Nurses key to antibiotic stewardship intervention

Algorithms helped them know when urine cultures were appropriate.


Traditionally, antimicrobial stewardship programs have engaged prescribers of antibiotics in their stewardship interventions, rather than other members of the medical team, such as nurses, said Valeria Fabre, MD, an assistant professor of medicine in the division of infectious diseases at the Johns Hopkins University School of Medicine in Baltimore.

A CDC-funded pilot study that targeted overuse of urine cultures at her hospital from 2018 to 2019 took a different approach. “The [antimicrobial stewardship] team recognized that we had not formally integrated nurses into our efforts, and we wanted to create an opportunity for bedside nurses to contribute to stewardship activities,” she said. “We wanted to empower nurses to question the necessity of a urine culture . . . because positive urine cultures are a major driver of antibiotic use in hospitalized patients, and once a urine culture is positive, it is harder to change a provider's mind about not prescribing an antibiotic that is not clinically indicated.”

How it works

On a 24-bed general medicine unit of the hospital, nurses were tasked with reviewing the need for every urine culture. “We had developed algorithms that walked the nurse through how to work up that patient, and if the algorithm led to the pathway that a culture was not needed, then they would bring that to the ordering provider and have a conversation about whether that urine culture was needed,” said Dr. Fabre.

Before implementing the intervention, she provided nurses in the unit with education and training on the principles of diagnostic stewardship. “We tried to focus education on, ‘A urine culture should be sent only if you have a suspicion for a urinary tract infection, because many patients may have bacteria in the urine without having an infection,’” Dr. Fabre said. “I also gave feedback to the hospitalists as well regarding urine culture order appropriateness and urine culture rates so . . . they could see how they were performing.” In addition, Ashley Pleiss, RN, lead clinical nurse in the department of medicine for the hospital, served as nurse champion on the unit.


After the intervention, urine cultures decreased from 2.30 to 1.52 per 100 patient-days on the unit, whereas on a control unit, they increased from 2.17 to 3.10 cultures per 100 patient-days, according to results published in the November 2020 Joint Commission Journal on Quality and Patient Safety.

For Dr. Fabre, the real success was the engagement of nurses in diagnostic stewardship. “I think that our biggest result was really how much nurses were interested and engaged in participating in stewardship activities,” she said. Ms. Pleiss added that the experience was also rewarding for the nurses. “It was definitely a lesson learned that that's probably how you can effect bigger change: by including the bedside nurses in these decisions.”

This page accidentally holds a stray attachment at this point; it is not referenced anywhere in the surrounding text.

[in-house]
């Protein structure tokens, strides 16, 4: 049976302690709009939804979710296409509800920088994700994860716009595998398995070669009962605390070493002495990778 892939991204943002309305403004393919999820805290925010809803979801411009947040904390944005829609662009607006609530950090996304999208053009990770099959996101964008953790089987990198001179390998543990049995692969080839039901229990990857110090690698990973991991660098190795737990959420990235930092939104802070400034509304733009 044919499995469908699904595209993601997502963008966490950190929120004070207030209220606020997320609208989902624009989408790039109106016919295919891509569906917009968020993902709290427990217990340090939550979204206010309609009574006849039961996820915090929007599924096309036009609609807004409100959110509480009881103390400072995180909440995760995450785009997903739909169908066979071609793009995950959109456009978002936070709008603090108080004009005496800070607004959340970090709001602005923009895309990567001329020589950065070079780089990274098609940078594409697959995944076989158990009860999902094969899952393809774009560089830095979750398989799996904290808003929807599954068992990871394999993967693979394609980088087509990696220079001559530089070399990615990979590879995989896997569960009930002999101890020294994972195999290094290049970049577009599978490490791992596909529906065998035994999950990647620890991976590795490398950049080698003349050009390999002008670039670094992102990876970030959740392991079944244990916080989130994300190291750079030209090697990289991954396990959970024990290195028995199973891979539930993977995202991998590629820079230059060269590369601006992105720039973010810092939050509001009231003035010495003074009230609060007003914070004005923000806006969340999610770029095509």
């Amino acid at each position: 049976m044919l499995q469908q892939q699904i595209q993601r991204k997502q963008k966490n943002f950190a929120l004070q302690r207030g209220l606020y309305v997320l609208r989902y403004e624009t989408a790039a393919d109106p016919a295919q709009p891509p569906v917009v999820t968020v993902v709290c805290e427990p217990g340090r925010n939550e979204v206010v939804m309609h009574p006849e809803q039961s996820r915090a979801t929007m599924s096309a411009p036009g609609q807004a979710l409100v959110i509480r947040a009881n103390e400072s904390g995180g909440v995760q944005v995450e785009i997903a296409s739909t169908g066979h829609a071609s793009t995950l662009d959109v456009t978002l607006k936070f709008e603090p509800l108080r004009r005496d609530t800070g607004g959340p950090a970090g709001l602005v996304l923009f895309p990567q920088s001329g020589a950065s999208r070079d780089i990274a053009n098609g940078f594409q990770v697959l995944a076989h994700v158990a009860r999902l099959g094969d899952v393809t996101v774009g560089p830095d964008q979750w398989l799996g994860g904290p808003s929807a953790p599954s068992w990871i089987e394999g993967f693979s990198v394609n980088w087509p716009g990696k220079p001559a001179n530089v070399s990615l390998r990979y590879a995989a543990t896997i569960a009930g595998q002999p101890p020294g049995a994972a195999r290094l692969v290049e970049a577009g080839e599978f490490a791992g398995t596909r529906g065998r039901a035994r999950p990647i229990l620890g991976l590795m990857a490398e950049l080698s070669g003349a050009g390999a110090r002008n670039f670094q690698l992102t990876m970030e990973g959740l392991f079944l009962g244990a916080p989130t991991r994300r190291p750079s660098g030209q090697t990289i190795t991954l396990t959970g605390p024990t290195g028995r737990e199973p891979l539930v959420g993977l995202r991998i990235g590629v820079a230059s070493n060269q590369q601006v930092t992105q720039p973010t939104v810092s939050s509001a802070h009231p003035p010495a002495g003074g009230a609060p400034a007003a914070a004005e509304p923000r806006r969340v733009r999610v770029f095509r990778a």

Whatever the intervention, changing unit culture and clinician practice is always a challenge, Ms. Pleiss noted. At the start, not all nurses and nursing support technicians were collecting urinalyses appropriately, introducing bacteria into the urine, “so we had to do a lot of re-educating about urine collection practices as well,” she said.

The educational aspect was also challenging due to some non-evidence-based practices taught during training, Ms. Pleiss said. “Nursing students and med students are taught to think immediately if your patient has altered mental status, they probably have a [urinary tract infection],” she said. “This was one of those misconceptions that we really had to educate everyone on when it comes to indications for obtaining a culture based on signs and symptoms.”

But the biggest challenge, Ms. Pleiss said, was that nurses believed they might get physicians in trouble for collecting urine for a culture when it wasn't indicated by the algorithm. “It was really a lot of me having to reaffirm to the nurses, ‘The physicians aren't going to get in trouble. We just wouldn't be doing our job if we issued the order without having inquired about it first,’” she said.

Lessons learned

Before the intervention was launched, a key step involved enlisting support from the hospitalist group for collaborating with nurses, Dr. Fabre said. “If you have a group that is not willing to talk to their nurses, it's hard to have an intervention like this that required open communication between them,” she said.

Next steps

While the CDC funding for the study has stopped, the intervention has made a lasting impact on the nurses, Dr. Fabre said. “At some point, they don't need it anymore, and I could tell towards the end [of educational sessions] when we would open for questions, there were fewer questions every time because you start seeing the same cases and people become familiar with what they are supposed to do,” she said.

Dr. Fabre added that there has been interest from other hospitals in the intervention's tools. “All the tools that we developed, all the educational material, the algorithms . . . it does require a lot of time to put all that together, so we wanted to make it available for everyone,” she said. A free toolkit is available online.